HPE messes with Texas
If a vendor hasn’t managed to fulfil all its orders because demand has exceeded supply, I can see how that would be a good thing. If you were having to ramp up production to meet demand and still struggling to get enough product out the door, you could justifiably say that you had a smash on your hands and any backlogs would be money in the bank for the future.
But if there is a backlog because of disruption to supply or production, should that really be described as “nice”? Outgoing HPE CEO Meg Whitman seems to think so because that’s exactly what she said in a conference call with analysts regarding the vendor’s full year results for its fiscal 2017.
And she made it clear that the backlog was directly attributable to disruption to the supply chain, telling analysts that “Hurricane Harvey disrupted our supply chain in a reasonably dramatic fashion”.
Quoting HPE’s figures, Whitman said Hurricane Harvey had cost the company $93 million “and that does not include Puerto Rico”. She revealed that the vendor had been forced to “divert a lot of our Houston manufacturing to Europe and then airfreight those products back into the United States”.
She added: “The good news is we go into Q1 with a nice backlog, because we just simply couldnt turn the supply chain on a dime. So, we have got a really nice backlog going into Q1.”
This isn’t the first time the Houston facility has been disrupted by flooding. According to a report in the Houston Business Journal, the HPE campus (inherited from its acquisition of Compaq all those years ago) has been the victim of unprecedented flooding for two years in a row.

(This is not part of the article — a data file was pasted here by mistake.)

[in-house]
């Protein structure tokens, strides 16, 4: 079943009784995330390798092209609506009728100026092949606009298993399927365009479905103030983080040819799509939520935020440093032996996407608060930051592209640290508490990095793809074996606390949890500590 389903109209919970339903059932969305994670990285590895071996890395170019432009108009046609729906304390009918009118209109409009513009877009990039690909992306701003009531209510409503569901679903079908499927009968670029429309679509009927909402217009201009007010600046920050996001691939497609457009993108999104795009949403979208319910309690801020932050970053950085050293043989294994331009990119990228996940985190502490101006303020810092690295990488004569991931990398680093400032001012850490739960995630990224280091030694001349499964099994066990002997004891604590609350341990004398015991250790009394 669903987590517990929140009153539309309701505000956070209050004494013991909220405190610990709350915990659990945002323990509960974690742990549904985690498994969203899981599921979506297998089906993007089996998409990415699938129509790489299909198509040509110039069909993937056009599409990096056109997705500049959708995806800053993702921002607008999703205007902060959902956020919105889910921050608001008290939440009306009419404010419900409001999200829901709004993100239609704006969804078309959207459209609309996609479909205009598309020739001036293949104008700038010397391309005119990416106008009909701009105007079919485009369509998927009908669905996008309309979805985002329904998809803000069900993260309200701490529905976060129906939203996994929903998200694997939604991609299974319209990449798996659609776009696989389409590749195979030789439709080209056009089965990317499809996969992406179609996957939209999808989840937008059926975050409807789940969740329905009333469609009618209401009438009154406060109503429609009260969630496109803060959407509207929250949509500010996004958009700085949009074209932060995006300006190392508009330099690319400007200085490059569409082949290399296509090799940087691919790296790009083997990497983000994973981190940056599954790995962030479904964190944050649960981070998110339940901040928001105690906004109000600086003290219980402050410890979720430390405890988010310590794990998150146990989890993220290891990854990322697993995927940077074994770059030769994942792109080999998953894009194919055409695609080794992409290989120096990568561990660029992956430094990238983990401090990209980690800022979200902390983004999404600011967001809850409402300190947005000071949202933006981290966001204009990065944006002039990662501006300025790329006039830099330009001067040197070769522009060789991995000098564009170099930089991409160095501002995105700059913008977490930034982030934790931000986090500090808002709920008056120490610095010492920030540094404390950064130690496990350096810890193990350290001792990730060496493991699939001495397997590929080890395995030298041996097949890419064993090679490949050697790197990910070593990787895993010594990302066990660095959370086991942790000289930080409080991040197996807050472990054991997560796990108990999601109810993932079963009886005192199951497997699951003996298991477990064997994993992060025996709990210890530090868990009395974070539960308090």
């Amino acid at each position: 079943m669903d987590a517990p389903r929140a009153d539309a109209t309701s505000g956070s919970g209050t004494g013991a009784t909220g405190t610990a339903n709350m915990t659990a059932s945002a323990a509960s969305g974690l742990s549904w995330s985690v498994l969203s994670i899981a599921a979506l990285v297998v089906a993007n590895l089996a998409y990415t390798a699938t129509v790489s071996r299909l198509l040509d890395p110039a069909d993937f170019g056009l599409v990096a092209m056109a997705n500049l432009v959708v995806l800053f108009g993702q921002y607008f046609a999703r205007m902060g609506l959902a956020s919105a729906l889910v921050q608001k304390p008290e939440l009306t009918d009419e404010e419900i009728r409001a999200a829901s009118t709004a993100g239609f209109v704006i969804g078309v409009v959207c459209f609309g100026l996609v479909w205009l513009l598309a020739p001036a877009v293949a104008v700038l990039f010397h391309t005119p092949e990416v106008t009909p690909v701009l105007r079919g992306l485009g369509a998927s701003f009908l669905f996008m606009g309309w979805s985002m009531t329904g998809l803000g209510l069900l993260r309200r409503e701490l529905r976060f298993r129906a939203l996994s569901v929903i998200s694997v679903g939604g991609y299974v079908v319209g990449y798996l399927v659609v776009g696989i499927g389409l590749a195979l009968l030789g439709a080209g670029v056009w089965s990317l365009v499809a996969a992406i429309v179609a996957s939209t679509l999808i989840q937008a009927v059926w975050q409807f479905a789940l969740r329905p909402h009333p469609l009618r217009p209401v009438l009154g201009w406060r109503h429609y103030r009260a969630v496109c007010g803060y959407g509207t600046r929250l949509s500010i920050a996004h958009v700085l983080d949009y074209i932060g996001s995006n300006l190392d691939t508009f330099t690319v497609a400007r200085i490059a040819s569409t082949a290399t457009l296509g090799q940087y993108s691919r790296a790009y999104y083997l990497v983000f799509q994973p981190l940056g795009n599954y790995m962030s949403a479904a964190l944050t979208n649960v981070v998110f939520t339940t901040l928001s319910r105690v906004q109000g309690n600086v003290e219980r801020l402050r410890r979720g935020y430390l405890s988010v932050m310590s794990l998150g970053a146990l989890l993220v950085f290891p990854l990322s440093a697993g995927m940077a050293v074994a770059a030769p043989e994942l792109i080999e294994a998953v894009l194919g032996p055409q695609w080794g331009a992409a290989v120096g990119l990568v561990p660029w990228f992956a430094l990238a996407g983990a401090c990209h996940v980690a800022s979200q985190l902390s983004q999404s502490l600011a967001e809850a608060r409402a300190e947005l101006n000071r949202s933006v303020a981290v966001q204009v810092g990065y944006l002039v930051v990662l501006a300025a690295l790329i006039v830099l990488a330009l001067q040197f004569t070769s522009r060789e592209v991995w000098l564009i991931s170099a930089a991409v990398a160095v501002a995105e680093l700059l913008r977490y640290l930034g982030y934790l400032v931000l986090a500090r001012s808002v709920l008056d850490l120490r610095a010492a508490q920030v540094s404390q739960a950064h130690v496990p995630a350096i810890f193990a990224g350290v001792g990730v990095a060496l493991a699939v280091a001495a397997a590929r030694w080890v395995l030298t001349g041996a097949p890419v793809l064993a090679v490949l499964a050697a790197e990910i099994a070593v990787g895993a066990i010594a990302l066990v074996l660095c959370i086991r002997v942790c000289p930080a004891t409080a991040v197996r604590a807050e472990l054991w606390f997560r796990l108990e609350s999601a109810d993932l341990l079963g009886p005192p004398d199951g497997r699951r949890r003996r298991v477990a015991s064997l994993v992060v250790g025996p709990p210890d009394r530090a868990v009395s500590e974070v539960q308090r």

All seven buildings on the campus, which employs 3,000 people, were damaged and according to the company, the manufacturing facilities on the campus were irreparably damaged by Hurricane Harvey”. The flooding has prompted HPE to seek to move to a new site in the greater Houston area. HP Inc already has plans in place to relocate its operations to a new campus in Houston.
HPE said it would not be retaining any manufacturing in Texas. “We have announced that we are no longer going to be manufacturing in Houston,” Whitman told analysts, any US required manufacturing will be done in Chippewa Falls, Wisconsin and then we are redistributing our manufacturing to locations around the world.”
The official HPE press release states that “given hurricane preparedness actions HPE took earlier this year, the company does not expect the manufacturing changes to cause any disruption for customers or partners”. But doesn’t the existence of that “nice backlog” suggest they already have?
HPE plans to try and relocate some of the 290 people it says are employed in manufacturing to Wisconsin or to its supply chain partner, Flex, in Austin. I suppose it’s only fair to wonder, is there a nice backlog of jobs for them to fill?